Golden Gun’s 40th anniversary: 007′s sacrificial lamb

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Normally, we’d have waited to do a post about The Man With The Golden Gun’s 40th anniversary. But with this week’s passing of co-director of photography Oswald Morris, this is as good a time to examine the ninth James Bond film.

Let’s face it: Golden Gun doesn’t get a lot of love among James Bond fans or even professionals. It’s exhibit A when the subject comes up about 007 film misfires. Too goofy. Too cheap. Too many of the crew members having a bad day.

Over the years, Bond fans have said it has an average John Barry score (though one supposes Picasso had average paintings). It has too many bad gags (Bond watches as two teenage karate students take out a supposedly deadly school of assassins). And, for a number of first-generation 007 film fans, it has Roger Moore playing Bond, which is bad it and of itself.

Golden Gun is a way for fans to establish “street cred” — a way of establishing, “I’m not a fan boy.” The 1974 film is a way for the makers of 007 films to establish they’re really talking candidly, that not every Bond film has been an unqualified success.

The latter point is true enough. Golden Gun’s worldwide box office plunged 40 percent compared with Live And Let Die ($97.6 million versus $161.8 million, according to THE NUMBERS website). Within a few weeks of its December 1974 U.S. release, United Artists hurriedly paired Golden Gun with Thunderbolt and Lightfoot, which UA released earlier in 1974, to make a double feature.

In terms of long-term importance, Golden Gun was the finale of the Albert R. Broccoli-Harry Saltzman 007 partnership. Saltzman would soon be in financial trouble and have to sell out his share of the franchise to United Artists. In a way, things have never really been the same since.

This is not to argue that Golden Gun is the best offering in the Eon Production series. Rather, in many ways, it’s the runt of the litter that everybody likes to pick on — even among the same people who’d chafe at criticism of their favorite 007 film.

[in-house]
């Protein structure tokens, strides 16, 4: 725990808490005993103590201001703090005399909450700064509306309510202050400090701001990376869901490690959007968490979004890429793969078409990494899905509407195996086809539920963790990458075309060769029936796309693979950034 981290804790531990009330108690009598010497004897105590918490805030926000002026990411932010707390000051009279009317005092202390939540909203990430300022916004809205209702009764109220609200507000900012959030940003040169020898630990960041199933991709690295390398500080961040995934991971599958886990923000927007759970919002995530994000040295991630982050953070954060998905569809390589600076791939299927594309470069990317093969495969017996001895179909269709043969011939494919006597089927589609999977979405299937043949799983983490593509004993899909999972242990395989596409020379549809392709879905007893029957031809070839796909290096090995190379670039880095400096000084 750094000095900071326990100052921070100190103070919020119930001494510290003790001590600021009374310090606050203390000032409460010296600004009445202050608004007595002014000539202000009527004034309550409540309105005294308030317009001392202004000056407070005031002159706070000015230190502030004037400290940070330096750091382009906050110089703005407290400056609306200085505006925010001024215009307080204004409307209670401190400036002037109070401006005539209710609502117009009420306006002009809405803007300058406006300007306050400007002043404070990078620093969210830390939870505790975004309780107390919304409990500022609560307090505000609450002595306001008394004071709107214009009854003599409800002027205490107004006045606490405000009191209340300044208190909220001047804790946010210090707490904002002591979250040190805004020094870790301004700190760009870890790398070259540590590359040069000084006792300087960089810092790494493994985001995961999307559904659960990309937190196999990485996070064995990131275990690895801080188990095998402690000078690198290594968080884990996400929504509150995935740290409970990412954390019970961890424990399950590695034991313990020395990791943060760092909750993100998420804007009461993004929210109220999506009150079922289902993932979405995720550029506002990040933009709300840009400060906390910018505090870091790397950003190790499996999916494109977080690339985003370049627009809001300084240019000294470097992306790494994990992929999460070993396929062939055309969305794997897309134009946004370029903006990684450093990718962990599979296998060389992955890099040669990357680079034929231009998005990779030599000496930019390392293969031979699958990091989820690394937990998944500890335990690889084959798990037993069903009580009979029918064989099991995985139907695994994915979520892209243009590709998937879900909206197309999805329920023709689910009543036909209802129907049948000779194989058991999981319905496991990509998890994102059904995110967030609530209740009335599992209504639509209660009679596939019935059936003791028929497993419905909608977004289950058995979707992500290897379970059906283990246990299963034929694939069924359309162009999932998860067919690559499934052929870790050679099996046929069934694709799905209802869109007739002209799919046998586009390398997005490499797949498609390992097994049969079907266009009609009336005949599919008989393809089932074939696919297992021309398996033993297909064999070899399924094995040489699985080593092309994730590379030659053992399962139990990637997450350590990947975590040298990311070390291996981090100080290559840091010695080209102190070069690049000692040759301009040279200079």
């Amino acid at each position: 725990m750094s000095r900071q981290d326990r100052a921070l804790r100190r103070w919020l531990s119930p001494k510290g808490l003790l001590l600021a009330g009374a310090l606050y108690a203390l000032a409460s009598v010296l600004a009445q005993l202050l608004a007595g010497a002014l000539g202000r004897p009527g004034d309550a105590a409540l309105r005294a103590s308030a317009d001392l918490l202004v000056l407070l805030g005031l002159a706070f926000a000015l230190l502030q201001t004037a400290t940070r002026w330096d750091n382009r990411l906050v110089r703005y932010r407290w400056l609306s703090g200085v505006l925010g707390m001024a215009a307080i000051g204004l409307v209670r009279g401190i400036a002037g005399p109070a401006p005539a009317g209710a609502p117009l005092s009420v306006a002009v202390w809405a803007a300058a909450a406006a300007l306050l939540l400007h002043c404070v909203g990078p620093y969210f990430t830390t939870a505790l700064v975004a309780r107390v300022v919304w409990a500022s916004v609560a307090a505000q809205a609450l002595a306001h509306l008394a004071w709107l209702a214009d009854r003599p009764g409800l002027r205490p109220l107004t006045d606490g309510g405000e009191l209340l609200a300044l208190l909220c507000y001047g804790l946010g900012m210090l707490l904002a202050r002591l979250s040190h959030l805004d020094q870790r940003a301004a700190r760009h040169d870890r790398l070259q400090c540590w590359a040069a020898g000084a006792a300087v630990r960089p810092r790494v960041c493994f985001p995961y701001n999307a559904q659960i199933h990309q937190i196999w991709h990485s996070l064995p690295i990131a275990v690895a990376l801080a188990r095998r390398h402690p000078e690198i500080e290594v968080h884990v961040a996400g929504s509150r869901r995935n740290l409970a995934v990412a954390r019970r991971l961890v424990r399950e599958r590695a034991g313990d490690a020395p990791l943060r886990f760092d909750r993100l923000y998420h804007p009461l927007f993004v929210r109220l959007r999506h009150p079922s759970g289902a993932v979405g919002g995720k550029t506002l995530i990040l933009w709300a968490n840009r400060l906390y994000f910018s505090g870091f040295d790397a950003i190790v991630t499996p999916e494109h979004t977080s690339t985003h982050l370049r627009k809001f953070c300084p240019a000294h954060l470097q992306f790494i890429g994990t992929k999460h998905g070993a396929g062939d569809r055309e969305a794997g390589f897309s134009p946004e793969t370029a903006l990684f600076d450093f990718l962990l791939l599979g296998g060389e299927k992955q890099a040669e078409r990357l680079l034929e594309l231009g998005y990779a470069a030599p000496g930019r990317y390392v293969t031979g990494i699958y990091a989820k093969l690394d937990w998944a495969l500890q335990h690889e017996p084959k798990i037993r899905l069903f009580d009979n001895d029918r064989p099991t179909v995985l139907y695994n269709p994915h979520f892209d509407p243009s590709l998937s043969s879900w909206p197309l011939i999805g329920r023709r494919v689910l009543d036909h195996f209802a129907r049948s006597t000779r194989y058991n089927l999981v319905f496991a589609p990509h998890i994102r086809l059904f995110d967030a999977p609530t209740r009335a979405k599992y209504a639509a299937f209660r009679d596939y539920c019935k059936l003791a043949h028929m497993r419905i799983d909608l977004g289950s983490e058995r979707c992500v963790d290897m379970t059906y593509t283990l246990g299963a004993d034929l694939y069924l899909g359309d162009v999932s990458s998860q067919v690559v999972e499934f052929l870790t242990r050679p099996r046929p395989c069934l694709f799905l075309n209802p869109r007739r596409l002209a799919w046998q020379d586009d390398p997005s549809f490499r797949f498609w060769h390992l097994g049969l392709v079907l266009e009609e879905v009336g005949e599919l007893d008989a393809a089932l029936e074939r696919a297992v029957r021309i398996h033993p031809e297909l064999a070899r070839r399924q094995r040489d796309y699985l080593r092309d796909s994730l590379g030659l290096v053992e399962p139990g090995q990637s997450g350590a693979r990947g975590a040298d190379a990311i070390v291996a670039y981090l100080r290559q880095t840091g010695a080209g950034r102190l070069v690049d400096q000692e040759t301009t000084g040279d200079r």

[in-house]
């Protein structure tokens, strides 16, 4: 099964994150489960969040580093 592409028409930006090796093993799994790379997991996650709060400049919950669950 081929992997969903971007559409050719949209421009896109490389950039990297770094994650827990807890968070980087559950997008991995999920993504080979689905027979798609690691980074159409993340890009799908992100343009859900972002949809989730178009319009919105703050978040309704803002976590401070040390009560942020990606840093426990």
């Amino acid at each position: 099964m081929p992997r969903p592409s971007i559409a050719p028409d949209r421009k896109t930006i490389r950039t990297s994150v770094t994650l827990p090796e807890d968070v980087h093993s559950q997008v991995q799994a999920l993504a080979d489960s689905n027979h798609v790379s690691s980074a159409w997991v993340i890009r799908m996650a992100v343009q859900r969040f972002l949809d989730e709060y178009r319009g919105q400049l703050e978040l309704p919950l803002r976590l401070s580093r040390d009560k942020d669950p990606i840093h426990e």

The documentary Inside The Man With The Golden Gun says the movie has all of the 007 “ingredients.” Of course, such a documentary is approved by executives who aren’t exactly demanding candor. But the statement is true. It has not one, but two Oscar winning directors of photography (Morris and Ted Moore); it has a score by a five-time Oscar winner (Barry); it is one of 13 007 movies Richard Maibaum contributed writing.

Then again, movies sometimes are less the sum of their parts. It happens. Not everyone has their best day.

For many, Golden Gun is a convenient piñata. Despite some positives (including a genuinely dangerous driving stunt), it’s never going to get much love in the 007 community.

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4 Responses

  1. Spot on with The Man With The Golden Gun not being the sum of its parts.
    Moore gives an excellent performance. Christopher Lee is charmingly menacing as Scaramanga. The plot was topical for the time (and sadly, today, it is topical again). The locations exotic – islands were even renamed for the movie.
    But there is just something wrong with Gun. Something that alway makes me pass over it when I look at my Bond DVDs … Caroline Munro in The Spy Who Loved Me maybe?